On 27 January 2017, in a case that sums up all that can go wrong when businesses and maintenance providers who do not and will not comply with their safety responsibilities; a road transport operator, Matthew Gordon, and his self-employed maintenance provider, Peter Wood, were jailed for gross negligence manslaughter for seven and a half years, and five years, three months respectively.
The circumstances are a salutary tale that should prompt every operator to review management and maintenance procedures.
Of the owner, the Judge said: “A sentence of imprisonment is unavoidable. It was an accident waiting to happen. It was part and parcel of the way he ran his business… the brakes were in appallingly bad condition.”
To Wood, the Judge said: “The defects were staring you in the face... you were cavalier about the safety of the lorries... and you were happy to sign off the safety of a vehicle without proper brake checks.”
The brake failure was “foreseeable” and hence avoidable. The Judge pointed out that Gordon exposing his driver, Potter, to the horror of killing four people, and the four deaths themselves, made the gross negligence an aggravated case.
Potter was also disqualified him from acting as a company director for 12 years.
“This sort of catastrophic brake failure does not just happen through bad luck. This was entirely predictable, the result of poor management and the disregard for the rules and the failure to comply with routine guidelines. It was, put simply, an accident waiting to happen.”
These were the Prosecution's opening remarks to the jury in the 23-day trial, ultimately leading to the manslaughter convictions of the operator and the fitter.
The tragic incident occurred in Bath on 9 February 2015 when a 32-tonne tipper carrying 20 tonnes of aggregate driven by Philip Potter could not be stopped as it careered down a steep hill in Bath. The brakes failed. Four members of the public died and others were seriously injured. The operator, Matthew Gordon t/a Grittenham Haulage, driving a separate lorry ignored two road restrictions and his employee driver followed him.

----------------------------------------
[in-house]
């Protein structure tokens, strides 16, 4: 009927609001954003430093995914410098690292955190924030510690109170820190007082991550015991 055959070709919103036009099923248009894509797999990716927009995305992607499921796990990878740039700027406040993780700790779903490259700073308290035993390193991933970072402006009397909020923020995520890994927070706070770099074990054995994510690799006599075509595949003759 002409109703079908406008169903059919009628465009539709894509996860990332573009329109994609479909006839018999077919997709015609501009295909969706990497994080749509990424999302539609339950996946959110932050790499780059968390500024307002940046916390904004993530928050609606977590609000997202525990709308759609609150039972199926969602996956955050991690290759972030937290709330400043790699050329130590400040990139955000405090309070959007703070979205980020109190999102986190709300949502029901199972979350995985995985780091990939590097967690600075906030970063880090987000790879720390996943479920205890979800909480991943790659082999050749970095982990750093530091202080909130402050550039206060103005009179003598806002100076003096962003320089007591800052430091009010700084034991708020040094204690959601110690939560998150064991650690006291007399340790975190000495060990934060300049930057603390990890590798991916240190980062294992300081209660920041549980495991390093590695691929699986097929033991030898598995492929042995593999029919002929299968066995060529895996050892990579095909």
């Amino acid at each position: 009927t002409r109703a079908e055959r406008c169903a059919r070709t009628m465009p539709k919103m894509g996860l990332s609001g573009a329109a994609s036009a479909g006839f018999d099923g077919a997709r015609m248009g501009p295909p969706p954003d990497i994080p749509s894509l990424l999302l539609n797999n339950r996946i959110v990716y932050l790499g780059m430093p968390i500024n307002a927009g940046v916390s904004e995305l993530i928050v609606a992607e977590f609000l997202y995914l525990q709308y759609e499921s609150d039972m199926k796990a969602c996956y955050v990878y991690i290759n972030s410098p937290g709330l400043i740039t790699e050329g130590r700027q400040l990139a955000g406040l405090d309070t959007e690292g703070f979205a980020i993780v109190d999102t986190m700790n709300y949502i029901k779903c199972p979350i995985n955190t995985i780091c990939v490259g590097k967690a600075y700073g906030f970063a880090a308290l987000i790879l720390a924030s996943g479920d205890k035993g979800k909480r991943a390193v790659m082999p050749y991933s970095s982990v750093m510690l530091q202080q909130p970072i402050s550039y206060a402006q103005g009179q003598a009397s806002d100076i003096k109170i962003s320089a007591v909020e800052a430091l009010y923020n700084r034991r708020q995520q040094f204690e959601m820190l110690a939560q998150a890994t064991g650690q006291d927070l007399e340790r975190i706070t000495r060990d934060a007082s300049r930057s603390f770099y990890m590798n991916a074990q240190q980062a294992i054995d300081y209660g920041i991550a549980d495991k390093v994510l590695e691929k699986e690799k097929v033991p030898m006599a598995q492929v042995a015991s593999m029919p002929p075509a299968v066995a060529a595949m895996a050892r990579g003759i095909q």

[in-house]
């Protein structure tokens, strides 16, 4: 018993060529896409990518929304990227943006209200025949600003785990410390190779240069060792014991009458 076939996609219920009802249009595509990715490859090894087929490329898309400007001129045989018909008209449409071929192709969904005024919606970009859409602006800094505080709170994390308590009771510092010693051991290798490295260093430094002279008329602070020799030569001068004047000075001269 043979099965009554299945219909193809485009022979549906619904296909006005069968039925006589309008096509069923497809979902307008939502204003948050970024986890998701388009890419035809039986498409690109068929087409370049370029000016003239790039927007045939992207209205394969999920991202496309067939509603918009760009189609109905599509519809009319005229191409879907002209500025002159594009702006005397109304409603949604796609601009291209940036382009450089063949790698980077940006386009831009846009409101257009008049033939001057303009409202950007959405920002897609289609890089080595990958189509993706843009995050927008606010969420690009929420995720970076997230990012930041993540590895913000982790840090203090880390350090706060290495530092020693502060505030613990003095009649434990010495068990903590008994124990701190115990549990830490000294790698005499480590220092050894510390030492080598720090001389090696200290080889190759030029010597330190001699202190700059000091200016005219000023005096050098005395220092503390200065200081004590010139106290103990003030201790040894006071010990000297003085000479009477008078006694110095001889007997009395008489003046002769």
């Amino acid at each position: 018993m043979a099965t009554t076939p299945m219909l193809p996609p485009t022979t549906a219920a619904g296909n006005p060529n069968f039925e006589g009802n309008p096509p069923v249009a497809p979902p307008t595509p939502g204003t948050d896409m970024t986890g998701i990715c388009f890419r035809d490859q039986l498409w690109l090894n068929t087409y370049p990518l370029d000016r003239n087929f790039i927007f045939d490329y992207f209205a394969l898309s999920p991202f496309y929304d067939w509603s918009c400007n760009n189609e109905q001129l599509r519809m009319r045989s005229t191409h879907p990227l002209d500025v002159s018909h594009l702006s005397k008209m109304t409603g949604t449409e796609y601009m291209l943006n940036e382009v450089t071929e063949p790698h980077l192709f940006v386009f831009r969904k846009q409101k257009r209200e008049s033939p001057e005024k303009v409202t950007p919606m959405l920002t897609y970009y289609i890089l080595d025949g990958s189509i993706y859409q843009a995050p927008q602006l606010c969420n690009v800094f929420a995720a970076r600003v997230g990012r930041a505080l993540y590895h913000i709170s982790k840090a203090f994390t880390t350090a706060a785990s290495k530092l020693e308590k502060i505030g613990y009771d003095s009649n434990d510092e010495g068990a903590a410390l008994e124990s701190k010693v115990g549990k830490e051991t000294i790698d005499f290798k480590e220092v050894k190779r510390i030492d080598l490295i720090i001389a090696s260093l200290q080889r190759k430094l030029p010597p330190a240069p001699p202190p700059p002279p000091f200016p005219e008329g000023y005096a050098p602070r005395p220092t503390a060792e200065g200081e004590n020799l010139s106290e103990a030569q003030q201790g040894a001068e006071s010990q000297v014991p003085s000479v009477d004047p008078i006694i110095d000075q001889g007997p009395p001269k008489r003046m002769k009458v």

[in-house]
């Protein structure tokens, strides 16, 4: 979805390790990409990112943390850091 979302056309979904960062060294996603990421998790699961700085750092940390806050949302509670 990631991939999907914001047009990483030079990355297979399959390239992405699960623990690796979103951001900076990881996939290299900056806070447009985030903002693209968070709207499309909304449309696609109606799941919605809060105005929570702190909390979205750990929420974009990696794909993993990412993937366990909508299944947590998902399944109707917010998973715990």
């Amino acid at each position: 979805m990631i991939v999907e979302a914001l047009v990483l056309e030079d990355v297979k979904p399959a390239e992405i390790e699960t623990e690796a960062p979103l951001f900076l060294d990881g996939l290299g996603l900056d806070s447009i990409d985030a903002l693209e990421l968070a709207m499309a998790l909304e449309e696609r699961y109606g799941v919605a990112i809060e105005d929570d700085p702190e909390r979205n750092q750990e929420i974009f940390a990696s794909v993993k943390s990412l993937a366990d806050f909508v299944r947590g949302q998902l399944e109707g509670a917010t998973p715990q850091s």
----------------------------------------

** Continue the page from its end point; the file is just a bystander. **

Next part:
The jury was told of the findings of a major investigation that followed conducted by police and forensic experts. This revealed serious shortcomings in the supervision and conduct of fleet maintenance and, in particular, the vehicle that caused the fatalities:
- The lorry had been inspected three weeks earlier. Major brake issues must have been present but went unactioned and undocumented. There was little written evidence of repair work generally. No brake roller testing was carried out.
- The driver stated he had repeatedly seen an ABS warning light, but had been told to ignore it by the operator.
- Experts found “serious and longstanding defects” on the lorry brakes. The accident diagnosis was brake fade/failure on six of the eight wheels. Anchor plates were incorrectly fitted, slack adjustor brackets were damaged, six out of eight slack adjuster settings were wrong. They described axles as ‘immensely worn’, ‘a very messy repair’, ‘very dirty and rusty’ or a ‘bodge job’. The braking efficiency of the vehicle on the day of the accident was only 28%. Four hours after the incident, one brake recorded 62C.